Indiana's seed commissioner has asked the federal government for permission to allow Hoosier farmers to begin growing industrial hemp under new state regulations.
Seed Commissioner Robert Waltz said Thursday that industrial hemp cannot be legally grown in Indiana until the state obtains federal approval.
Although the Indiana Legislature approved a measure allowing hemp to be grown in the state, the state still needs permission from the U.S. Drug Enforcement Administration and the U.S. Department of Agriculture.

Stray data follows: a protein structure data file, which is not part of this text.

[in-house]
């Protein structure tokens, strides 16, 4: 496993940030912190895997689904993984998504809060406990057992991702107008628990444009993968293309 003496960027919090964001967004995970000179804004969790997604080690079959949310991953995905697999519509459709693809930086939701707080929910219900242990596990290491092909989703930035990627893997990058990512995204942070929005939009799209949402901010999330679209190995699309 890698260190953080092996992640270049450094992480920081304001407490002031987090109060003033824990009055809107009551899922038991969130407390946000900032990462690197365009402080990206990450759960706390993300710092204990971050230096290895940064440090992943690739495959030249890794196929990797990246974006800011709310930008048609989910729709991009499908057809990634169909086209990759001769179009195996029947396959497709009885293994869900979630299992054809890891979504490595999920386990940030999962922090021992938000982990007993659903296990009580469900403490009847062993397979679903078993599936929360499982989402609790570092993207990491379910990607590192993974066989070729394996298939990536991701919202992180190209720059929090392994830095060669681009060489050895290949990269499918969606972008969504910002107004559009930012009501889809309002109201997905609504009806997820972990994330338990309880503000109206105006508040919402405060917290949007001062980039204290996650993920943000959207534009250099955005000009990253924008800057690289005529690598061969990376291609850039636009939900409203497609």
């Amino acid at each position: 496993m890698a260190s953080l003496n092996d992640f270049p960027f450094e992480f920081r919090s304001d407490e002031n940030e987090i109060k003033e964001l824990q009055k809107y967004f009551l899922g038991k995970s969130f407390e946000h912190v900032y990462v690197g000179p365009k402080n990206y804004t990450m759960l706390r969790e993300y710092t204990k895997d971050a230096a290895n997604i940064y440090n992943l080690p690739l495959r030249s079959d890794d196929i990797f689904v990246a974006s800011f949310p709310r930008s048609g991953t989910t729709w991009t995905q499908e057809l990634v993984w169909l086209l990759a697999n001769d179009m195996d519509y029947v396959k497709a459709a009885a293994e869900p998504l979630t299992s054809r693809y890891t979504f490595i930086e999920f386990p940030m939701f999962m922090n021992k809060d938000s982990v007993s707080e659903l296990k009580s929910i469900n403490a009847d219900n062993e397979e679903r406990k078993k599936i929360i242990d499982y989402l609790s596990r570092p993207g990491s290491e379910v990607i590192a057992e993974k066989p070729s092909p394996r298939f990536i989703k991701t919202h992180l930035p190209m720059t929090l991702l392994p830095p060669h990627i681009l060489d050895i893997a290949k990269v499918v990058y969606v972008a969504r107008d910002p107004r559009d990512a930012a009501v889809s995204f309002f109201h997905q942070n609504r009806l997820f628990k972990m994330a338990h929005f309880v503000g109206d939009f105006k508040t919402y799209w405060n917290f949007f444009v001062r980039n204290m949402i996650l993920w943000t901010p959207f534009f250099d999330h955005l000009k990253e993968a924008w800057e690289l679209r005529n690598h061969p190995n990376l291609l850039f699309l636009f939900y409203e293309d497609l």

Waltz says the approval process could take several months, and even then hemp growers and handlers will need a license and have to adhere to stringent state regulations.
Hemp is marijuana's non-intoxicating cousin but it cannot be grown under federal law without permission. Many products made from hemp, such as oils, paper, building materials and clothing, are legal.
Industrial hemp was widely grown in the United States in the 1800s, but federal drug laws designed to regulate and prevent marijuana use all but put an end to hemp production in the 20th century.